Women’s Health

Open journal

ISSN 2380-3940

Increased Reporting of Cases of Gender-Based Violence: A Retrospective Review of a Prevention Programme in Dharavi, Mumbai

Nayreen Daruwalla*, Preethi Pinto, Gauri Ambavkar, Bhaskar Kakad, Pouruchisti Wadia and Shanti Pantvaidya

Nayreen Daruwalla, PhD

Department of Social Psychology, SNEHA (Society for Nutrition, Education and Health Action), Room no. 310, Third floor, Urban Health Centre, Dharavi, Mumbai  400017, Maharashtra, India
Tel. +91-22-24040045/24042627; E-mail: nayreen@snehamumbai.org


Gender-based violence by intimate or non-intimate partners is both a violation of human rights and a public health priority.1 Worldwide, 15-71% of women suffer physical, psychological or sexual intimate partner violence.2 Studies suggest that 33-60% of Indian women have faced spousal violence,3,4,5,6 and that 28% of ever-married urban women have experienced physical violence in the past year.7 According to the National Crime Investigation Bureau Records, there has been a 120% increase in reported gender-based crimes in India during the last decade (2003-2013). More than three hundred thousand women (309,546) in the year 2013 reported crimes against them. Crime against women (reported cases) in Maharashtra (considered one of the developed states in the country) in 2013 saw an increase of 46.79% as compared to 2012. In the year 2013, sexual assault accounted for 17.75% of all the gender based crime in Mumbai. These figures indicate the global and domestic magnitude and expanse of the problem.8,9

The issue of violence against women and children cuts across caste, culture and geographical boundaries and has been universally accepted as a violation of gross human rights. There is a growing understanding with academics, practitioners and researchers that primary prevention is the step towards reduction in or elimination of gender-based violence. While the long term goal is elimination of gender-based violence, it has been a daunting task to work out different strategies at the individual, family, community and institutional level for primary prevention, moreover to develop an understanding of whether these strategies work or not.10 

Presently, the global discourse focuses on establishing impact indicators to measure reduction in gender-based violence in communities. Considering the volatile nature of the issue and its likelihood of recurrence it has been challenging to arrive at indicators that allow practitioners and researchers to measure the reduction. The WHO recommends that we establish systems for data collection to monitor violence against women and the attitudes and beliefs that perpetuate it. “Surveillance is a critical element of a public health approach as it allows trends to be monitored and the impact of interventions to be assessed”.11 Until now, there are three ways in which data has been collected: disclosure, professional alertness, and surveys. This has not led to a breakthrough in understanding pathways to impact.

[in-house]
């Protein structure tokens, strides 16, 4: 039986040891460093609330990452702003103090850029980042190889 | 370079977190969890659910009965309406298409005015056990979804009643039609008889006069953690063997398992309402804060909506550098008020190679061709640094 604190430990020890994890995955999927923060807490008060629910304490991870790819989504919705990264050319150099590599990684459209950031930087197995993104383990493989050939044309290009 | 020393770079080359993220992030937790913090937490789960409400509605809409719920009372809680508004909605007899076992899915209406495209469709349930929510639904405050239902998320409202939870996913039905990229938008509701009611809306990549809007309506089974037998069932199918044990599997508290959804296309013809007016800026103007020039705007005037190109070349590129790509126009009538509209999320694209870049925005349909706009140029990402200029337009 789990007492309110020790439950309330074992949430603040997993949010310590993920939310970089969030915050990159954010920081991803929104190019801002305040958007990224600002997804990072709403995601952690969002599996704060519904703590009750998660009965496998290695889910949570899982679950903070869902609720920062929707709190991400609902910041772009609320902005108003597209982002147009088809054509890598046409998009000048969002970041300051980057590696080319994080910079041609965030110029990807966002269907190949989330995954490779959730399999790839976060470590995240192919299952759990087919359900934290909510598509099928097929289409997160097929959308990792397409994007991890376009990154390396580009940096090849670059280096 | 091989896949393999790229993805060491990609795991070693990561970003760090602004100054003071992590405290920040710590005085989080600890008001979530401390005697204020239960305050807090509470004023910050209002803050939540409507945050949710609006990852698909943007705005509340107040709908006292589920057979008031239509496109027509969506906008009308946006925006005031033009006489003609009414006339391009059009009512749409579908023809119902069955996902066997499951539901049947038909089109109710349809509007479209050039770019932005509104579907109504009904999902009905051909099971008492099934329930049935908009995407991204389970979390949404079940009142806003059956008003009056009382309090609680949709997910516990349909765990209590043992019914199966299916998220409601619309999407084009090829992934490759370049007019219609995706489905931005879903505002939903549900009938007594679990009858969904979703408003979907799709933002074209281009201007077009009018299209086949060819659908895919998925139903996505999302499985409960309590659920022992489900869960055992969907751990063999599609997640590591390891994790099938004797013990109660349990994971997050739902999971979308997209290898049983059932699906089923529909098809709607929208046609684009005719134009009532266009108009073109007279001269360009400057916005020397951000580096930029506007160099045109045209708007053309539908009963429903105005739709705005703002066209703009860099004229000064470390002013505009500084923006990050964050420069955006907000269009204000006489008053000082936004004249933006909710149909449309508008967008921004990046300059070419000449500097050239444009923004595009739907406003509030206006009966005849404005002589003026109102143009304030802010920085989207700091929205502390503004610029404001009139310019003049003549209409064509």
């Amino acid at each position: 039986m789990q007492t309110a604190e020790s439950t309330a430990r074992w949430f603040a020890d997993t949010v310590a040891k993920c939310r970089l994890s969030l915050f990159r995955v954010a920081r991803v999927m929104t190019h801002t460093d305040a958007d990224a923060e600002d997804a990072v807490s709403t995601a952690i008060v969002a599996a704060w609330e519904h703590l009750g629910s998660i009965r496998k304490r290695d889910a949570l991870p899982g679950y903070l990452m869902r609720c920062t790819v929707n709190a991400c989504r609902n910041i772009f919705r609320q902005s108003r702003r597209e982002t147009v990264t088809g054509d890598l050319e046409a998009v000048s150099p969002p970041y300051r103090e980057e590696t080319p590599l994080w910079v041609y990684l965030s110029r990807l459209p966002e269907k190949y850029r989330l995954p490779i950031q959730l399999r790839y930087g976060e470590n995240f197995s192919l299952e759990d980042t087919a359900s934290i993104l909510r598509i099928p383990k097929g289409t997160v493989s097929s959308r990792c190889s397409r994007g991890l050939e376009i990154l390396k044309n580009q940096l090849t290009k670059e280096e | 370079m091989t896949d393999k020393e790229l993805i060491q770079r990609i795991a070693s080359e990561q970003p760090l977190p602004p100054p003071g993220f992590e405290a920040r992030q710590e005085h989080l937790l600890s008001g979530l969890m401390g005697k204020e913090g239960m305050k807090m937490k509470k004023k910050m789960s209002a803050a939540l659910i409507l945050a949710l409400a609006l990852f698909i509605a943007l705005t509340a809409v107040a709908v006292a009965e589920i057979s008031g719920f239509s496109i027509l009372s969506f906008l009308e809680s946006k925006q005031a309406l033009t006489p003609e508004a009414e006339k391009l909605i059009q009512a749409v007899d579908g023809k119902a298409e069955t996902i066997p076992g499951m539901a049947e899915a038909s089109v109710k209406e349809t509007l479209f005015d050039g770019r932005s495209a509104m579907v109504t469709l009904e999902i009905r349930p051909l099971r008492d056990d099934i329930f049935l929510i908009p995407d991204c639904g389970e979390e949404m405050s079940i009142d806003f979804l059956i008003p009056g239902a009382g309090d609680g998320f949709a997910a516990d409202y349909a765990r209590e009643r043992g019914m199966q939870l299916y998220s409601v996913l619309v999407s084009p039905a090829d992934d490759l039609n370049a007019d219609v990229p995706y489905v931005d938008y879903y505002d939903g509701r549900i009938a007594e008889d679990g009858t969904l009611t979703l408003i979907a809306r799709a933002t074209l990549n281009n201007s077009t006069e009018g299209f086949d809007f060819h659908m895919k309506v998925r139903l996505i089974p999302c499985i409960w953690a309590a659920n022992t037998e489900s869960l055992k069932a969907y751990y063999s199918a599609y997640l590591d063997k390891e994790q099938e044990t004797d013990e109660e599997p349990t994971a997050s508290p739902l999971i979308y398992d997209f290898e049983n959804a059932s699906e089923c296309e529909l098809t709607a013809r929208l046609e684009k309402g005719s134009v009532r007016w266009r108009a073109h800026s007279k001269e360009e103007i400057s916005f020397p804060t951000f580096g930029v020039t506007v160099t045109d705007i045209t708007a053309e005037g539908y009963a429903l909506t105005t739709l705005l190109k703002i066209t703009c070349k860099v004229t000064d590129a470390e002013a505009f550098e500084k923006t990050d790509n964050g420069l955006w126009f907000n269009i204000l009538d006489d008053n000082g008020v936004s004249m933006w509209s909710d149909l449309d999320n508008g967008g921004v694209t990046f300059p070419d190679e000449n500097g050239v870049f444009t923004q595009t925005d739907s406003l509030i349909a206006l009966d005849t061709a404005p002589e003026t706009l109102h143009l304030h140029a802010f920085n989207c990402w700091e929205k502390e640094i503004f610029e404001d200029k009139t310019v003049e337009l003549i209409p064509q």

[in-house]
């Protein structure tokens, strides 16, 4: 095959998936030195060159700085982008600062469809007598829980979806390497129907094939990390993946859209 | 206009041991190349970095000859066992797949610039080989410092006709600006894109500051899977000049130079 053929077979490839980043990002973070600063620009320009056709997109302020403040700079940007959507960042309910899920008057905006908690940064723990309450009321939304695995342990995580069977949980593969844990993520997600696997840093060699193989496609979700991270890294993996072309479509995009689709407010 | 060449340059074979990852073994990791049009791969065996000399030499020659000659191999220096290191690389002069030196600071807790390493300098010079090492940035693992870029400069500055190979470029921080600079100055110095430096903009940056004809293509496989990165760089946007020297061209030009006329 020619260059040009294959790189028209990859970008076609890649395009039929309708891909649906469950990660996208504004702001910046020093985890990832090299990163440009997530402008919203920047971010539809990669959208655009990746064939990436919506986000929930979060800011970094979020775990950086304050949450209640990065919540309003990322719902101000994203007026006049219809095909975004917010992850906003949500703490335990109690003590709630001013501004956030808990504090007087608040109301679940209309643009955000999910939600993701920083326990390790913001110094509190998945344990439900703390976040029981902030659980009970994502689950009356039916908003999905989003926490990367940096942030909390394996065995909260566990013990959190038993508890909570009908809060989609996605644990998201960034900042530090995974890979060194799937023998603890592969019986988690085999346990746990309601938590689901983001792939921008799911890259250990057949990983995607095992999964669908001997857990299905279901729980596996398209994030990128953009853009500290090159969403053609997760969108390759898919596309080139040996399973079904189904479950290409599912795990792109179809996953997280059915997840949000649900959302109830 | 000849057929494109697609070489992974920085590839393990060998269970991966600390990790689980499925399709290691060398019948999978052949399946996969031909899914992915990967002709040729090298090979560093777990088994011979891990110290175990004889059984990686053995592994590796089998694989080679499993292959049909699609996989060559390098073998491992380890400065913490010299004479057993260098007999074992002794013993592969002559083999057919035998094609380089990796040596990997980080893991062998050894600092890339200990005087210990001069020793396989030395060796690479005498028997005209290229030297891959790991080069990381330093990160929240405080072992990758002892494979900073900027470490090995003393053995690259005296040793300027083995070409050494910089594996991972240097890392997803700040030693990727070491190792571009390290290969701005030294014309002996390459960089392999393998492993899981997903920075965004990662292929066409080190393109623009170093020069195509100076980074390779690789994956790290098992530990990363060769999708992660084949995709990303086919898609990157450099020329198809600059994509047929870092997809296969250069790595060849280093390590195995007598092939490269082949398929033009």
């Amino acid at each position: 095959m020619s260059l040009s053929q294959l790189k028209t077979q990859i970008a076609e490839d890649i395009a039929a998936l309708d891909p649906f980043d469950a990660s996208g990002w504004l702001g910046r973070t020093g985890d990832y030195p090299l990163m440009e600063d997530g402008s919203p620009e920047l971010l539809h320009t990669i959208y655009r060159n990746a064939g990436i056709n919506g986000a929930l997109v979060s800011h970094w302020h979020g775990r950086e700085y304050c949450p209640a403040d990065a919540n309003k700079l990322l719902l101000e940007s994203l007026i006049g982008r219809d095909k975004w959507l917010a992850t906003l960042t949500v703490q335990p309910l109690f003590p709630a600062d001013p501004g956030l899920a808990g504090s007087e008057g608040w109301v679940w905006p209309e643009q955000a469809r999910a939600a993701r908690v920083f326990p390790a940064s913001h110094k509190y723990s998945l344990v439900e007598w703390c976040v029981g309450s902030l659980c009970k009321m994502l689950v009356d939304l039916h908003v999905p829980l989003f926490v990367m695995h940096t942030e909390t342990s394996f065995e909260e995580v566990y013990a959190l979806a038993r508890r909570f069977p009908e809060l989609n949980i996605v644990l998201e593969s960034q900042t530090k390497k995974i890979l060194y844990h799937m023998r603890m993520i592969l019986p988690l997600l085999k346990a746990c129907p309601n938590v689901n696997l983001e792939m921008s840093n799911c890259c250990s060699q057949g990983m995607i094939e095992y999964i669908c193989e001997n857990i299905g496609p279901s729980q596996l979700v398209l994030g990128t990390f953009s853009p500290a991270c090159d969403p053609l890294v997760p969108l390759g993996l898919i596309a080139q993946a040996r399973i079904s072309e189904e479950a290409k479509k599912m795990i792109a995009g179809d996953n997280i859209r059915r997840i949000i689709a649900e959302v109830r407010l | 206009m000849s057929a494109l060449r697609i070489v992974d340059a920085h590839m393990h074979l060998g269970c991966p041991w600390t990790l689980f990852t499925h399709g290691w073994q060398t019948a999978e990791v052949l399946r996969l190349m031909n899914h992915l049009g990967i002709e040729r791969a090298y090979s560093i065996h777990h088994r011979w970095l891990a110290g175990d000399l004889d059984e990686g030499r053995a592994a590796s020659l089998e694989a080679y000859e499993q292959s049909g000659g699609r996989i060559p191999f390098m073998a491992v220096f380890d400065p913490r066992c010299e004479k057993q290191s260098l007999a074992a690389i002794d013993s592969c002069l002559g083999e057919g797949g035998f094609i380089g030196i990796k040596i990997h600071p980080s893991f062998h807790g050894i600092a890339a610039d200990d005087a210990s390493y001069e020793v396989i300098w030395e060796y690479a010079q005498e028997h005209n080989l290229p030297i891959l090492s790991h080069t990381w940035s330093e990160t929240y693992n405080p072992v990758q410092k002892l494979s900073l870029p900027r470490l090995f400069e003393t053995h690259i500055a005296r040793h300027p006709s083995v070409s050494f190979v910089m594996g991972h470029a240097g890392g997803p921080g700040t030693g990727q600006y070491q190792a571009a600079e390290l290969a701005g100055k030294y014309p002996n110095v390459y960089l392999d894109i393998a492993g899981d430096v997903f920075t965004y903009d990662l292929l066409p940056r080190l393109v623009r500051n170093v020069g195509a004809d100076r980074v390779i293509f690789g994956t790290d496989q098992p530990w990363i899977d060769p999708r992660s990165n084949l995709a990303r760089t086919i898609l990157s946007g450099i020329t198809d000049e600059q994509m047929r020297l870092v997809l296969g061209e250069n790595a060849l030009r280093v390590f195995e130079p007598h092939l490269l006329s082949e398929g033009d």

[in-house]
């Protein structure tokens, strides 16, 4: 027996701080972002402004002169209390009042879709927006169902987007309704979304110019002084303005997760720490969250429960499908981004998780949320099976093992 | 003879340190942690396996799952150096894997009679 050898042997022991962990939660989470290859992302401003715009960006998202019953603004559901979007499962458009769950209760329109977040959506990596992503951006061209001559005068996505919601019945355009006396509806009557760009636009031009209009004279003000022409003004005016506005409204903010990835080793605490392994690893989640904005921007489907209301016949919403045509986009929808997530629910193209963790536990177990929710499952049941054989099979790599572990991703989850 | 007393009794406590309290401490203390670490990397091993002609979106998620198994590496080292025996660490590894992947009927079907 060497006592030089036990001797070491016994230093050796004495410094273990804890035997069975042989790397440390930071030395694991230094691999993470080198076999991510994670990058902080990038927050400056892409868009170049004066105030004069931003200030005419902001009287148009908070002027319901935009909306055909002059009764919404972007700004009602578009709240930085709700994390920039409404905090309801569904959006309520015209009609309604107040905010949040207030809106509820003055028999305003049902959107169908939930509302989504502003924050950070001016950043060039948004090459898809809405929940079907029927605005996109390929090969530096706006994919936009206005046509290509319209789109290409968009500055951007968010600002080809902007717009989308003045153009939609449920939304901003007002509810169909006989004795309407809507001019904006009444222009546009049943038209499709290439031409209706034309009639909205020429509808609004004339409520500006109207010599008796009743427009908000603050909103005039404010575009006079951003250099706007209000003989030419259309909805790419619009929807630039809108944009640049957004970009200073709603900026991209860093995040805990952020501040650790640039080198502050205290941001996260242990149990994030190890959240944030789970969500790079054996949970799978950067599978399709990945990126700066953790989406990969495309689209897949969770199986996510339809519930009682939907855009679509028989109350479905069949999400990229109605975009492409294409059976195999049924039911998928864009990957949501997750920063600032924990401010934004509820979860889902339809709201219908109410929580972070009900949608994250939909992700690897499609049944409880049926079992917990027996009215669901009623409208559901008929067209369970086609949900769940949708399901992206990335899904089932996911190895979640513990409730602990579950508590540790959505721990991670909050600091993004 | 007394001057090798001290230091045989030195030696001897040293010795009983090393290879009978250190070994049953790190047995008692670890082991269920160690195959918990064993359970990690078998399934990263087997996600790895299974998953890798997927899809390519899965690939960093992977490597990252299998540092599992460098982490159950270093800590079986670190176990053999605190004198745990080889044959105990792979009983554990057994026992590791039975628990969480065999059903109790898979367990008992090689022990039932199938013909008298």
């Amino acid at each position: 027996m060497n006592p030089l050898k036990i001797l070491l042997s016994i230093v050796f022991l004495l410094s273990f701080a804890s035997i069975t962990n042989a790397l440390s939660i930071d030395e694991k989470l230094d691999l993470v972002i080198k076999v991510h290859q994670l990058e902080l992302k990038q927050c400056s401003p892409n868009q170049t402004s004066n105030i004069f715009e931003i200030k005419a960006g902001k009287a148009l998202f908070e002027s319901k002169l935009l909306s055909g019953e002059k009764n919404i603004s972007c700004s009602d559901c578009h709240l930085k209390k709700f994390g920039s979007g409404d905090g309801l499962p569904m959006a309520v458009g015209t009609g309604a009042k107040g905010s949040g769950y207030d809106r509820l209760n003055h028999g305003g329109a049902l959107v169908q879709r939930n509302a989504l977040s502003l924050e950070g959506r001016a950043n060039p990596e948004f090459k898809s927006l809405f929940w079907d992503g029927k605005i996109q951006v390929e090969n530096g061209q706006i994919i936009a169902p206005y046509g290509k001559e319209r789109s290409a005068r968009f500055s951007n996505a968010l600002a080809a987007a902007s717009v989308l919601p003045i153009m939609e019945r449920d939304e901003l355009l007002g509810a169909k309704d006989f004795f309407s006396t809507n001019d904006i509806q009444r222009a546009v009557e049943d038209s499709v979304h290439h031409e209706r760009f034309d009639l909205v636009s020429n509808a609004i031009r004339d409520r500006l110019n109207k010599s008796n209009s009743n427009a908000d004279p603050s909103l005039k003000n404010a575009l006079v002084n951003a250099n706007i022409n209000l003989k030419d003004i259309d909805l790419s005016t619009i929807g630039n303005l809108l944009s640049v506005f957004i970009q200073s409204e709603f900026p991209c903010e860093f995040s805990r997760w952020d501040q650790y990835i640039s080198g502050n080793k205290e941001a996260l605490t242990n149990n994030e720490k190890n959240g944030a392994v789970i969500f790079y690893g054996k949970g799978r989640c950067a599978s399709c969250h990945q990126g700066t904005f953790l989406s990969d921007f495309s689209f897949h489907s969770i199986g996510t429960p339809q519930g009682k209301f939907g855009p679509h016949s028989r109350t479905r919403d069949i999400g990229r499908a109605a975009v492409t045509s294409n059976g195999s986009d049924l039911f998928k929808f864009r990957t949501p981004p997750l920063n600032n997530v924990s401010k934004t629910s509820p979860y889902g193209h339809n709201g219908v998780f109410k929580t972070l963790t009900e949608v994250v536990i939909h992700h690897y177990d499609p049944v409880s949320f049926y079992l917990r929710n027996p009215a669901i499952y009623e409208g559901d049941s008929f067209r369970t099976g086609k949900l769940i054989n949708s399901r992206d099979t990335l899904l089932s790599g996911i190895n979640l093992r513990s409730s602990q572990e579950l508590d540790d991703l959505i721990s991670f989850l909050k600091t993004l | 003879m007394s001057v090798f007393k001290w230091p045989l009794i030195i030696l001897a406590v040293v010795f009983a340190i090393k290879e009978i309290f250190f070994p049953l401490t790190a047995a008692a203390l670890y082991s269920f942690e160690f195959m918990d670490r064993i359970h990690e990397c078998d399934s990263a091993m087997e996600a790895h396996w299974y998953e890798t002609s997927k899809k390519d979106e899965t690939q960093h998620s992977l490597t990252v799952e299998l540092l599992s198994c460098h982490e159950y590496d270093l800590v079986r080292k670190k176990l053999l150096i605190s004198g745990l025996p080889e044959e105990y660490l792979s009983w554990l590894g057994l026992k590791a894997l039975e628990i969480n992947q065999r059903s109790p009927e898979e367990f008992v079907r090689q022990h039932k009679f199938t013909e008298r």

In absence of proximal and distal indicators that measure reduction, increased reporting of cases becomes an important measure of assessing the impact of primary prevention.12 The socio-ecological model promulgates a framework on prevention of violence. Despite a divergence of approaches, consensus is emerging that working to prevent violence before it starts must be a priority.13 Programmes have started incorporating primary prevention strategies along with secondary and tertiary prevention.14 

SNEHA’s Program on Prevention of Violence against Women and Children aims to develop high-impact strategies for primary prevention, ensure survivors’ access to protection and justice, empower women to claim their rights, mobilise communities around ‘zero tolerance for violence’, and respond to the needs and rights of excluded and neglected groups. The program prioritises enhanced co-ordination of the state response to crimes against women through a convergence approach that works with government and public systems to reinforce their roles in assuring basic social, civil and economic security to women and children. Counselling centres are run in four locations – close to or based in urban informal settlements – in Mumbai, and community mobilisation activities are carried out in parallel.

SNEHA believes that investing in women’s health is essential to building viable urban communities. SNEHA also targets other large public health areas: maternal and newborn health, child health and nutrition, adolescent health and sexuality.

Mumbai, a city located on the western coast of India, is the capital of Maharashtra. It has an estimated city population of 18.4 million and metropolitan area population of 20.7 million as per the government census of 2011.15 According to a Harvard Business School research, in 2001, an estimated 924 million people lived in slums across the world, 60% of them in Asia. Mumbai, with 49% of its population living in 2,000 slum pockets, had the largest absolute number and the largest proportion of slum dwellers in the world.16

The program was started in a large urban informal settlement of Dharavi in Mumbai that comprises of 750,000 to one million people. It hosts 140,000 houses sprawled over 535 acres.17 The constraints of living in cramped conditions, deprivation and issues of survival make the women and children vulnerable to abuse and violence.